Posts tagged programming
The Cookbook homepage is here: http://cookbooks.adobe.com/livecycle. Check out the available recipes and contribute your own.
Original article at http://blogs.adobe.com/samartha/2012/03/toggling-between-two-fields-in-a-dynamic-form.html.
– Holly Schinsky
Flex folks, first of all, today there’s a new official statement out on the Adobe website about Adobe’s commitments to the Flash Platform including plans for Flex that you should be aware of. Secondly there’s a new post from the Product Management team out now summarizing the recent Flex Q&A. There’s been a lot of frustration in the community (which I understand and can personally relate to having been part of the community myself for a very long time) and I wish that the sequence of events (and frankly the communication) did not happen as it did, but it is what it is at this point and we need to carry on. I hope people can see this move of Flex to an Apache model with dedicated full-time engineering resources in San Francisco as the good news that it is!! Flex is alive and well and will continue to grow as the dust settles. Even now we can build amazing applications over many other technologies in half the amount of time with it in its current state. And the growth in Flex and AIR for mobile is allowing us to do some super cool and fun stuff which is about to just get better with the upcoming release of Flex 4.6 in a couple weeks!
I know many of you are having to answer some tough questions from your clients and management about all of this, I hope today’s statements can help in that respect. If there was a way I could change how things happened myself or wave a magic do-over wand I would in a heartbeat . This has not been easy for any of us. I just hope we can now start channeling our frustrations into something more positive and productive and get back to having some fun!
I will continue to post any updates on the move to Apache as I find out. Start thinking about how you might be able to contribute !
Original article at http://devgirl.org/2011/11/17/flex-is-alive/.
I’ve written a few custom components in my time working with ADEP but recently came across an excellent summary of what exactly these little (or in some cases large!) pieces of code actually are. A recent blog post on the Adobe ADEP blog summarised it nicely:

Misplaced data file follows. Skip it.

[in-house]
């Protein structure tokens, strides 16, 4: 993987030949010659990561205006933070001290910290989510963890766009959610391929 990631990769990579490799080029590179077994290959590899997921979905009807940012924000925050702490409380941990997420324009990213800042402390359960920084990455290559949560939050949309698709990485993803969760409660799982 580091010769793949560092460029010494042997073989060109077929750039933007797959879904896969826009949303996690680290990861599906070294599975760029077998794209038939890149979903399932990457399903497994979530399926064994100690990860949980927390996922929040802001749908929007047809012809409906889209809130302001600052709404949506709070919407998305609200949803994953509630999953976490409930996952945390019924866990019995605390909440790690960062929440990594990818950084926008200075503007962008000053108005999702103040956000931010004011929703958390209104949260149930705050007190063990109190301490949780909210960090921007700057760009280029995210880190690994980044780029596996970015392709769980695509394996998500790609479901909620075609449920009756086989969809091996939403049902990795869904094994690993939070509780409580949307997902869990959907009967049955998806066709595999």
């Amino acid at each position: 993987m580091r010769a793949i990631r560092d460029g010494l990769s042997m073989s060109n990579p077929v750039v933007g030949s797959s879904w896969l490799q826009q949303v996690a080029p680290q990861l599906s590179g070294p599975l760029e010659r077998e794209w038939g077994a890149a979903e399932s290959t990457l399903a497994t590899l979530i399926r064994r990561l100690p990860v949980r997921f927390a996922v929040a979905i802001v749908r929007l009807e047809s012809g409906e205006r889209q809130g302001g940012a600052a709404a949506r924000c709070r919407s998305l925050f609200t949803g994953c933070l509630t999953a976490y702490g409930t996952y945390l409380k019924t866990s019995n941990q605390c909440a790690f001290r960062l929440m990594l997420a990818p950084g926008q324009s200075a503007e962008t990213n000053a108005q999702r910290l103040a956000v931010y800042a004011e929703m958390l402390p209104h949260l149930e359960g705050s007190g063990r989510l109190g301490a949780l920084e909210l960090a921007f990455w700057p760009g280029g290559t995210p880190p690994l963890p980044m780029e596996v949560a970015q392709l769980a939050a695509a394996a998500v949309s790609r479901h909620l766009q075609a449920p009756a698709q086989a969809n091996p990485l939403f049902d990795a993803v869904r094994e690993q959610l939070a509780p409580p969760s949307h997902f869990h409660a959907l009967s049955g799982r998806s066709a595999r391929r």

A DSC is a component that can be installed on a Documents Server and introduces new functionality. It stands for Document Service Component. Most product components are DSCs but customers can write their own DSCs to create new integrations or functionality that require a higher level of sophistication than is appropriate with the use of standard integration options (e.g SOAP) or scripting/process maps. They are basically POJOs with nifty enterprise configurations around them that allow enterprise class life cycle, versioning and configuration (e.g. in an enterprise BPM system you don’t necessarily want a new version of a component to alter the way an inflight process is operating, or how a completed process reports audit data…) or even have to bounce the server to change the implementation of the DSC. It is definitely part of the secrete sauce of LiveCycle/ADEP Document Services.
Original article at http://michaelsteward.com/2011/10/09/defining-document-services-custom-components-dscs/.
Solutions over ADEP have introduced the concept of an application context (aka app context), which can be seen as a unique identifier, that various server side modules use to identify the execution context (from the current execution thread) and process requests in context of that solution. For instance, when persisting content/assets onto the CRX repository, the platform’s persistence module (official known as Platform Content) uses the current (invoking) app context to determine where to store the content/assets, and what configurations to use (which would typically be different for different solutions). See snapshot below, indicating the solution specific content areas.